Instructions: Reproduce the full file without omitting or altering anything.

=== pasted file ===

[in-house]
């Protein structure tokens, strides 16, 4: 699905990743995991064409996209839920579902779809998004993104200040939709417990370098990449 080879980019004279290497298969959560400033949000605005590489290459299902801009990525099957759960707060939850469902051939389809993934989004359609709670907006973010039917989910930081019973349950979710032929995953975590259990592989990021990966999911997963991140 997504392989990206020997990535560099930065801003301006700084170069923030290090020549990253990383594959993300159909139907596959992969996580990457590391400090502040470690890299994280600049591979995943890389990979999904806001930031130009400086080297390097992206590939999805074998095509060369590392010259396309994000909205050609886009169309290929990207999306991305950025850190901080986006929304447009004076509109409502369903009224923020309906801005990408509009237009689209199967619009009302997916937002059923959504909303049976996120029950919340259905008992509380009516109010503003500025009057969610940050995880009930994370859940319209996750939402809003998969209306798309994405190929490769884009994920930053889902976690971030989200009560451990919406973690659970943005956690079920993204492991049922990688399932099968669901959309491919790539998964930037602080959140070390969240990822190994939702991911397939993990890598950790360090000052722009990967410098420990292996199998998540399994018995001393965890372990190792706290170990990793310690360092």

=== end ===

[in-house]
């Protein structure tokens, strides 16, 4: 699905990743995991064409996209839920579902779809998004993104200040939709417990370098990449 080879980019004279290497298969959560400033949000605005590489290459299902801009990525099957759960707060939850469902051939389809993934989004359609709670907006973010039917989910930081019973349950979710032929995953975590259990592989990021990966999911997963991140 997504392989990206020997990535560099930065801003301006700084170069923030290090020549990253990383594959993300159909139907596959992969996580990457590391400090502040470690890299994280600049591979995943890389990979999904806001930031130009400086080297390097992206590939999805074998095509060369590392010259396309994000909205050609886009169309290929990207999306991305950025850190901080986006929304447009004076509109409502369903009224923020309906801005990408509009237009689209199967619009009302997916937002059923959504909303049976996120029950919340259905008992509380009516109010503003500025009057969610940050995880009930994370859940319209996750939402809003998969209306798309994405190929490769884009994920930053889902976690971030989200009560451990919406973690659970943005956690079920993204492991049922990688399932099968669901959309491919790539998964930037602080959140070390969240990822190994939702991911397939993990890598950790360090000052722009990967410098420990292996199998998540399994018995001393965890372990190792706290170990990793310690360092």